Krafft-Ebing identified and categorized those sexual practices which fell outside of the late 19th century's social acceptance. Some of the categories as well as their labels were perpetuated and later codified in 1952 under the heading of "Paraphilias" in the American Psychatric Association's Diagnostic and Statistical Manual of Mental Disorders (DSM) which is now under its 4th revision. While he is often criticized for his views of homosexuality along with his belief that it could be cured using various approaches such as hypnosis and sexual exposure to those of the opposite gender, Krafft-Ebing's work is important in that it lays to rest the myth that serial murder--especially that involving sexual aspects--is an American phenomenon.

Of the 238 case histories, 13 were categorized as "lustmord"The quality of sadistic acts is defined by the relative potency of the tainted individual. If potent, the impulse of the sadist is directed to coitus, coupled with preparatory, concomitant or consecutive maltreatment, even murder of the consort( "Lustmord" ), the latter occurring chiefly because sensual lust has not been satisfied with the consummated coitus." (Krafft-Ebing, 1886 [1996 reprint], p 20)" among which "Jack the RipperOn December 1, 1887, July 7, August 8, September 30, one day in the month of October and on the 9th of November, 1888; on the Ist of June, the 17th of July and the 10th of September, 1889, the bodies of women were found in various lonely quarters of London ripped open and mutilated in a peculiar fashion. The murderer has never been found. It is probable that he first cut the throats of his victims, then ripped open the abdomen and groped among the intestines. In some instances he cut off the genitals and carried them away; in others he only tore them to pieces and left them behind. He does not seem to have bad sexual intercourse with his victims, but very likely the murderous act and subsequent mutilation of the corpse were equivalents for the sexual act. (McDonald, le criminal type, 2 edit., Lyon, 1884; Spitzka, le journal of Mental and Nervous Diseases, 1888, December; Kierman, The Medical Standard, 1888, Nov. and Dec.)" was only briefly mentioned. (Krafft-Ebing, 1996 reprint, cc 15-22, 215-218, and 221, pp 31-37, 228-234, 235) Of these cases histories, perpetrator ages ranged from 14 to 55 with the majority involving multiple victims. Some of the multi-victim perpetrators (MVPs) resorted to evisceration and cannibalism, while others--in context of these particular cases histories--involved the more mundane (rape, kill, dispose of body). The earliest noted MVP is Vincez Verzeni "I had an unspeakable delight in strangling women, experiencing during the act erections and real sexual pleasure. It was even a pleasure only to smell female clothing. The feeling of pleasure while strangling them was much greater than that which I experienced while masturbating. I took great delight in drinking Motta's blood. It also gave me the greatest pleasure to pull the hair-pins out of the hair of my victims." (Krafft-Ebing, 1886 [1996 reprint], p 35) (c21), a spree killer. The longest undetected MVP is Cruyo"A certain Cruyo, aged forty-one, with a blameless past life, having been three times married, strangled six women in the course of ten years. They were almost all public prostitutes and quite old. After the strangling be tore out their intestines and kidneys through the vagina. Some of his victims he violated before killing, others, on account of the occurrence of impotence, he did not. (Krafft-Ebing, 1886 [1996 reprint], p 37) (c22), whom Krafft-Ebing speculated, killed several people over a 10 year span. The youngest and perhaps most disturbing, due to his age, is that of K"K. would lure them into a hidden place, strip them naked, bind them hand and foot, tie them against some object, gag the mouth with a hankerchief and then beat them with a stick, a strap or a piece of rope, slowly, pausing for minutes, grinning all the time without uttering a word." (Krafft-Ebing, 1886 [1996 reprint], pp 232-234) (c218), a 14 year old boy who tortured and killed 9 children ranging in ages from 7 to 10 years old.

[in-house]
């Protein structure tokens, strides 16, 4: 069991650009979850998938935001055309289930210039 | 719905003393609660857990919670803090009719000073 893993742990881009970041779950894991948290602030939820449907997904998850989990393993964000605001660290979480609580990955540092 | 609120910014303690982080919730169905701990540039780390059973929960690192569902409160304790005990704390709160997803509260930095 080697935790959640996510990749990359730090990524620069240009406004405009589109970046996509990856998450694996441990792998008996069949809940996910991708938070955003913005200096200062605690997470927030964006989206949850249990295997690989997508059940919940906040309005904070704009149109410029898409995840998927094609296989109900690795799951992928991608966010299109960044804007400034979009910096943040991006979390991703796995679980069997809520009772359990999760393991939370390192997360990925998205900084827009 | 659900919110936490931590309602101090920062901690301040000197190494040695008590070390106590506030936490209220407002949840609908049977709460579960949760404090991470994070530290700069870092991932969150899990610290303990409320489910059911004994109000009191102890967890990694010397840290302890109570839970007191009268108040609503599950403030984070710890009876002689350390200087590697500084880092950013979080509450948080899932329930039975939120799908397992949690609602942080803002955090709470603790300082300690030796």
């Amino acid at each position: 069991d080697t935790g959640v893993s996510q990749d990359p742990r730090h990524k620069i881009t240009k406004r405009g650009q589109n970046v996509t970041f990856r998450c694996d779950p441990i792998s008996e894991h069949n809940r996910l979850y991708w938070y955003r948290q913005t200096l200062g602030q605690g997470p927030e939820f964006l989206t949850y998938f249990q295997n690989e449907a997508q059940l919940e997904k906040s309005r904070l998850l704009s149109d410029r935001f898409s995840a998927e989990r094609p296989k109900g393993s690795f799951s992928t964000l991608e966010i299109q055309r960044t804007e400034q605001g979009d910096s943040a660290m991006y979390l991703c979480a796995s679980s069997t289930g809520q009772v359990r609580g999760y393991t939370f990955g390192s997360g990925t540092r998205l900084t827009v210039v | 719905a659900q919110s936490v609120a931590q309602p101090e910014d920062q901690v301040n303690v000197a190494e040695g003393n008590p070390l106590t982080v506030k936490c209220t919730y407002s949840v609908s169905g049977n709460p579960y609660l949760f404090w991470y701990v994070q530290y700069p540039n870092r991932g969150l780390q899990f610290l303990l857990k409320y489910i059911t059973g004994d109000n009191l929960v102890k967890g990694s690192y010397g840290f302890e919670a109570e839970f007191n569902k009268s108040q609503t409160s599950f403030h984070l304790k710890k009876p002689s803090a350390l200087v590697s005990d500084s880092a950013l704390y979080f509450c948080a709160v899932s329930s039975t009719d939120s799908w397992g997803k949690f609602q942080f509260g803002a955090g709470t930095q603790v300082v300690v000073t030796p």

Another myth that Krafft-Ebing dispels in his work is the perception that perpetrators are victims of their circumstances, of lower intelligence, and/or insane. In fact, if the case histories are to be considered valid and reliable, they support the contention that these individuals were natural born predators. A view that psychopathy researcher, author of "Without Conscience" and developer of the various Psychopathy Check Lists, Robert Hare, Ph.D. holds.

Decades have passed since Krafft-Ebing first released his work. And with that time, society has come again to focus upon the sexual psychopath, moving from nature to nurture and back to nature, as a cottage industry of SVO programs promulgates the landscape, promising rehabilitation. And yet we, as a society, are no closer to understanding the shadow than we were over a century ago.